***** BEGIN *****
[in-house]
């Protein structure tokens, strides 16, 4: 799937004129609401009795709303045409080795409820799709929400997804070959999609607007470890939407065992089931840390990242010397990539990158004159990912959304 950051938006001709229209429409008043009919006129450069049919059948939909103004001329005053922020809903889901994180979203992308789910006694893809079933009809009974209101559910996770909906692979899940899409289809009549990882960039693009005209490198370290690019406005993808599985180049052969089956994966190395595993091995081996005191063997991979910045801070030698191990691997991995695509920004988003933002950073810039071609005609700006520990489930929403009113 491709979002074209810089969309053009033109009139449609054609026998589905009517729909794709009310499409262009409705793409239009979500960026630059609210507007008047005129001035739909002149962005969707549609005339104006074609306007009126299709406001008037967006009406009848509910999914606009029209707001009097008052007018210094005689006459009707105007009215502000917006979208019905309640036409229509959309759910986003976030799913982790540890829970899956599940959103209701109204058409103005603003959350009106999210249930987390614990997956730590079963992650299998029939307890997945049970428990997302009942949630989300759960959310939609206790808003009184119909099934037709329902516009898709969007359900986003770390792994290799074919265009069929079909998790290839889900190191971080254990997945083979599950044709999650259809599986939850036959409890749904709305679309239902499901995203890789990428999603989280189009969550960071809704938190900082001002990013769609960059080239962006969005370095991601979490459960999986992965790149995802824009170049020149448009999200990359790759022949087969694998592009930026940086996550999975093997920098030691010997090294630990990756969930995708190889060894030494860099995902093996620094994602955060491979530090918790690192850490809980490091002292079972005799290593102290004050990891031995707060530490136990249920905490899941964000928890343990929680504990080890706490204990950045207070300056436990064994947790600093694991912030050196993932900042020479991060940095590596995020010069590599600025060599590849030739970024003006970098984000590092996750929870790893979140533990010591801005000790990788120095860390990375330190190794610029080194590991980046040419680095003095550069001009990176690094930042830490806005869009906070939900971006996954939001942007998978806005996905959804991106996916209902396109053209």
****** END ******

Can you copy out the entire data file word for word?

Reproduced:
[in-house]
């Protein structure tokens, strides 16, 4: 799937004129609401009795709303045409080795409820799709929400997804070959999609607007470890939407065992089931840390990242010397990539990158004159990912959304 950051938006001709229209429409008043009919006129450069049919059948939909103004001329005053922020809903889901994180979203992308789910006694893809079933009809009974209101559910996770909906692979899940899409289809009549990882960039693009005209490198370290690019406005993808599985180049052969089956994966190395595993091995081996005191063997991979910045801070030698191990691997991995695509920004988003933002950073810039071609005609700006520990489930929403009113 491709979002074209810089969309053009033109009139449609054609026998589905009517729909794709009310499409262009409705793409239009979500960026630059609210507007008047005129001035739909002149962005969707549609005339104006074609306007009126299709406001008037967006009406009848509910999914606009029209707001009097008052007018210094005689006459009707105007009215502000917006979208019905309640036409229509959309759910986003976030799913982790540890829970899956599940959103209701109204058409103005603003959350009106999210249930987390614990997956730590079963992650299998029939307890997945049970428990997302009942949630989300759960959310939609206790808003009184119909099934037709329902516009898709969007359900986003770390792994290799074919265009069929079909998790290839889900190191971080254990997945083979599950044709999650259809599986939850036959409890749904709305679309239902499901995203890789990428999603989280189009969550960071809704938190900082001002990013769609960059080239962006969005370095991601979490459960999986992965790149995802824009170049020149448009999200990359790759022949087969694998592009930026940086996550999975093997920098030691010997090294630990990756969930995708190889060894030494860099995902093996620094994602955060491979530090918790690192850490809980490091002292079972005799290593102290004050990891031995707060530490136990249920905490899941964000928890343990929680504990080890706490204990950045207070300056436990064994947790600093694991912030050196993932900042020479991060940095590596995020010069590599600025060599590849030739970024003006970098984000590092996750929870790893979140533990010591801005000790990788120095860390990375330190190794610029080194590991980046040419680095003095550069001009990176690094930042830490806005869009906070939900971006996954939001942007998978806005996905959804991106996916209902396109053209």